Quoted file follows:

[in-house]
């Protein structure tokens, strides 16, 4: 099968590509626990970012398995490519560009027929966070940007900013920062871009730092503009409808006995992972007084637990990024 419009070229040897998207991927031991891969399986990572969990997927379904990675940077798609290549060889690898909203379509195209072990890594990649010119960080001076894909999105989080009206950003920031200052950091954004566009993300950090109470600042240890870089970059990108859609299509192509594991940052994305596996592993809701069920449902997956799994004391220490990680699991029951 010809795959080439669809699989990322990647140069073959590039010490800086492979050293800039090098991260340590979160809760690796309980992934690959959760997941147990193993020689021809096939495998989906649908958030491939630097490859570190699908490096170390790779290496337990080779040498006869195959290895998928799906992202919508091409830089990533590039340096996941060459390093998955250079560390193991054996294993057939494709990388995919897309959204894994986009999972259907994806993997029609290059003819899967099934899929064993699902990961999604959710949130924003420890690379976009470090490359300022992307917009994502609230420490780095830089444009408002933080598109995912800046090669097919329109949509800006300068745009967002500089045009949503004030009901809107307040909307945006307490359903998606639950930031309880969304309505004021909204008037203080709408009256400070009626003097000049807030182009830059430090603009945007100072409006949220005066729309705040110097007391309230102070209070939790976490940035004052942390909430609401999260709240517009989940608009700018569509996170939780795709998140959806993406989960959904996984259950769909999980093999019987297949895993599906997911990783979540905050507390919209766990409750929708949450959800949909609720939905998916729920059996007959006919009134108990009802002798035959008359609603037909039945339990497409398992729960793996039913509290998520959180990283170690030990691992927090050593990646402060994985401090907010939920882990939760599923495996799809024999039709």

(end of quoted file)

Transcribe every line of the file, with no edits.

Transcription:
[in-house]
């Protein structure tokens, strides 16, 4: 099968590509626990970012398995490519560009027929966070940007900013920062871009730092503009409808006995992972007084637990990024 419009070229040897998207991927031991891969399986990572969990997927379904990675940077798609290549060889690898909203379509195209072990890594990649010119960080001076894909999105989080009206950003920031200052950091954004566009993300950090109470600042240890870089970059990108859609299509192509594991940052994305596996592993809701069920449902997956799994004391220490990680699991029951 010809795959080439669809699989990322990647140069073959590039010490800086492979050293800039090098991260340590979160809760690796309980992934690959959760997941147990193993020689021809096939495998989906649908958030491939630097490859570190699908490096170390790779290496337990080779040498006869195959290895998928799906992202919508091409830089990533590039340096996941060459390093998955250079560390193991054996294993057939494709990388995919897309959204894994986009999972259907994806993997029609290059003819899967099934899929064993699902990961999604959710949130924003420890690379976009470090490359300022992307917009994502609230420490780095830089444009408002933080598109995912800046090669097919329109949509800006300068745009967002500089045009949503004030009901809107307040909307945006307490359903998606639950930031309880969304309505004021909204008037203080709408009256400070009626003097000049807030182009830059430090603009945007100072409006949220005066729309705040110097007391309230102070209070939790976490940035004052942390909430609401999260709240517009989940608009700018569509996170939780795709998140959806993406989960959904996984259950769909999980093999019987297949895993599906997911990783979540905050507390919209766990409750929708949450959800949909609720939905998916729920059996007959006919009134108990009802002798035959008359609603037909039945339990497409398992729960793996039913509290998520959180990283170690030990691992927090050593990646402060994985401090907010939920882990939760599923495996799809024999039709």